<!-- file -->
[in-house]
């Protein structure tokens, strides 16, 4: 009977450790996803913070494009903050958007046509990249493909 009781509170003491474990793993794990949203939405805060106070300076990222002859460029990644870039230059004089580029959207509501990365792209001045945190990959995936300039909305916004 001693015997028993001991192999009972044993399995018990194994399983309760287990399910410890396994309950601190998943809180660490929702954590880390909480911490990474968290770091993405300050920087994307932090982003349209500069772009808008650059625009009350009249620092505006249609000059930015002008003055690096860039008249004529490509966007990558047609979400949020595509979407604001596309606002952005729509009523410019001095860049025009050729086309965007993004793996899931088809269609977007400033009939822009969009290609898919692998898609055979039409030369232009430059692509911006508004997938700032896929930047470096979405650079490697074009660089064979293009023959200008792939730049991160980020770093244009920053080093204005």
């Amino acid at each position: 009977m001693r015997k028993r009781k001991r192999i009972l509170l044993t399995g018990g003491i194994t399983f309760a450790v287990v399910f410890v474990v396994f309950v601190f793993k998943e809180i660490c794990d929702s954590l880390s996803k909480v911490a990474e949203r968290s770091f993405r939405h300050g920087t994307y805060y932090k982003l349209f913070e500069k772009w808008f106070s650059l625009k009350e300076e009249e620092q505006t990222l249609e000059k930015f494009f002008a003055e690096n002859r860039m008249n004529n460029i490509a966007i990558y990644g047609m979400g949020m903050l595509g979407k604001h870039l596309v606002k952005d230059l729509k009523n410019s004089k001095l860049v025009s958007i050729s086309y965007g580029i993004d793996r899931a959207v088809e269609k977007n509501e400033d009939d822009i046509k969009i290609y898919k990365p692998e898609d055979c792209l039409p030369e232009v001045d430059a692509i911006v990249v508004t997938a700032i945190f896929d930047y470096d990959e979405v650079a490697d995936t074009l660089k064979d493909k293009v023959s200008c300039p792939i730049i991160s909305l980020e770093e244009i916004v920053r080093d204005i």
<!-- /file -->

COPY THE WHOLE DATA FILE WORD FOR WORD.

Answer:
[in-house]
């Protein structure tokens, strides 16, 4: 009977450790996803913070494009903050958007046509990249493909 009781509170003491474990793993794990949203939405805060106070300076990222002859460029990644870039230059004089580029959207509501990365792209001045945190990959995936300039909305916004 001693015997028993001991192999009972044993399995018990194994399983309760287990399910410890396994309950601190998943809180660490929702954590880390909480911490990474968290770091993405300050920087994307932090982003349209500069772009808008650059625009009350009249620092505006249609000059930015002008003055690096860039008249004529490509966007990558047609979400949020595509979407604001596309606002952005729509009523410019001095860049025009050729086309965007993004793996899931088809269609977007400033009939822009969009290609898919692998898609055979039409030369232009430059692509911006508004997938700032896929930047470096979405650079490697074009660089064979293009023959200008792939730049991160980020770093244009920053080093204005």
């Amino acid at each position: 009977m001693r015997k028993r009781k001991r192999i009972l509170l044993t399995g018990g003491i194994t399983f309760a450790v287990v399910f410890v474990v396994f309950v601190f793993k998943e809180i660490c794990d929702s954590l880390s996803k909480v911490a990474e949203r968290s770091f993405r939405h300050g920087t994307y805060y932090k982003l349209f913070e500069k772009w808008f106070s650059l625009k009350e300076e009249e620092q505006t990222l249609e000059k930015f494009f002008a003055e690096n002859r860039m008249n004529n460029i490509a966007i990558y990644g047609m979400g949020m903050l595509g979407k604001h870039l596309v606002k952005d230059l729509k009523n410019s004089k001095l860049v025009s958007i050729s086309y965007g580029i993004d793996r899931a959207v088809e269609k977007n509501e400033d009939d822009i046509k969009i290609y898919k990365p692998e898609d055979c792209l039409p030369e232009v001045d430059a692509i911006v990249v508004t997938a700032i945190f896929d930047y470096d990959e979405v650079a490697d995936t074009l660089k064979d493909k293009v023959s200008c300039p792939i730049i991160s909305l980020e770093e244009i916004v920053r080093d204005i």